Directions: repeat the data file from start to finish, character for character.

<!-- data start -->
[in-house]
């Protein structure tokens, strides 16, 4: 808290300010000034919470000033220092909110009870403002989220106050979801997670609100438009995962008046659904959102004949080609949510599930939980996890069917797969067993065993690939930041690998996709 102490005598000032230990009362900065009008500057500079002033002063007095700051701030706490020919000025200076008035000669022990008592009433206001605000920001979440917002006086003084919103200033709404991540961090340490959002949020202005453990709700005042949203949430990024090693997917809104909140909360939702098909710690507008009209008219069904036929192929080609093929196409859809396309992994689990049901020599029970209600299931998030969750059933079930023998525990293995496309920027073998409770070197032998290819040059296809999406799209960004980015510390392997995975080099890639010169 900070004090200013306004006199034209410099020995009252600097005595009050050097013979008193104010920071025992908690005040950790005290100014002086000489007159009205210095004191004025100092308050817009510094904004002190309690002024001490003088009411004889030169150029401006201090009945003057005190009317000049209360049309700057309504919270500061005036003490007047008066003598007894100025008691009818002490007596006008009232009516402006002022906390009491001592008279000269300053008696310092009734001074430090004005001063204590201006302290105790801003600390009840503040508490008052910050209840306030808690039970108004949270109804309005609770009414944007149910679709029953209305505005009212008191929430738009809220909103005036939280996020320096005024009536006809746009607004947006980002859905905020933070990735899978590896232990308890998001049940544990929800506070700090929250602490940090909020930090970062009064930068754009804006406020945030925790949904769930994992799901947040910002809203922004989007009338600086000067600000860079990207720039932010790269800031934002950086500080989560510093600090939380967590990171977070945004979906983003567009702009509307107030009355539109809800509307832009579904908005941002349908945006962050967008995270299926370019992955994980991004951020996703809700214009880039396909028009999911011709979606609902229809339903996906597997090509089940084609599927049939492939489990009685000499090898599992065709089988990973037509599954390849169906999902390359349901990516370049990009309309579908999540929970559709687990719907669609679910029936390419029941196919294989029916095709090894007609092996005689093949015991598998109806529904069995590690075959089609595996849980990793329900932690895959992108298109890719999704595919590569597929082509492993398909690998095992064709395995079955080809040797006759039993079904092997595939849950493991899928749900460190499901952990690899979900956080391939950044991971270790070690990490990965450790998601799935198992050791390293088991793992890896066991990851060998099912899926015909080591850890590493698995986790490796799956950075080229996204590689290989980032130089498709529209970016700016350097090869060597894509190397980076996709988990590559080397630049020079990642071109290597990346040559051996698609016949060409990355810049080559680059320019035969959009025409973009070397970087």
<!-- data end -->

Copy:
[in-house]
């Protein structure tokens, strides 16, 4: 808290300010000034919470000033220092909110009870403002989220106050979801997670609100438009995962008046659904959102004949080609949510599930939980996890069917797969067993065993690939930041690998996709 102490005598000032230990009362900065009008500057500079002033002063007095700051701030706490020919000025200076008035000669022990008592009433206001605000920001979440917002006086003084919103200033709404991540961090340490959002949020202005453990709700005042949203949430990024090693997917809104909140909360939702098909710690507008009209008219069904036929192929080609093929196409859809396309992994689990049901020599029970209600299931998030969750059933079930023998525990293995496309920027073998409770070197032998290819040059296809999406799209960004980015510390392997995975080099890639010169 900070004090200013306004006199034209410099020995009252600097005595009050050097013979008193104010920071025992908690005040950790005290100014002086000489007159009205210095004191004025100092308050817009510094904004002190309690002024001490003088009411004889030169150029401006201090009945003057005190009317000049209360049309700057309504919270500061005036003490007047008066003598007894100025008691009818002490007596006008009232009516402006002022906390009491001592008279000269300053008696310092009734001074430090004005001063204590201006302290105790801003600390009840503040508490008052910050209840306030808690039970108004949270109804309005609770009414944007149910679709029953209305505005009212008191929430738009809220909103005036939280996020320096005024009536006809746009607004947006980002859905905020933070990735899978590896232990308890998001049940544990929800506070700090929250602490940090909020930090970062009064930068754009804006406020945030925790949904769930994992799901947040910002809203922004989007009338600086000067600000860079990207720039932010790269800031934002950086500080989560510093600090939380967590990171977070945004979906983003567009702009509307107030009355539109809800509307832009579904908005941002349908945006962050967008995270299926370019992955994980991004951020996703809700214009880039396909028009999911011709979606609902229809339903996906597997090509089940084609599927049939492939489990009685000499090898599992065709089988990973037509599954390849169906999902390359349901990516370049990009309309579908999540929970559709687990719907669609679910029936390419029941196919294989029916095709090894007609092996005689093949015991598998109806529904069995590690075959089609595996849980990793329900932690895959992108298109890719999704595919590569597929082509492993398909690998095992064709395995079955080809040797006759039993079904092997595939849950493991899928749900460190499901952990690899979900956080391939950044991971270790070690990490990965450790998601799935198992050791390293088991793992890896066991990851060998099912899926015909080591850890590493698995986790490796799956950075080229996204590689290989980032130089498709529209970016700016350097090869060597894509190397980076996709988990590559080397630049020079990642071109290597990346040559051996698609016949060409990355810049080559680059320019035969959009025409973009070397970087």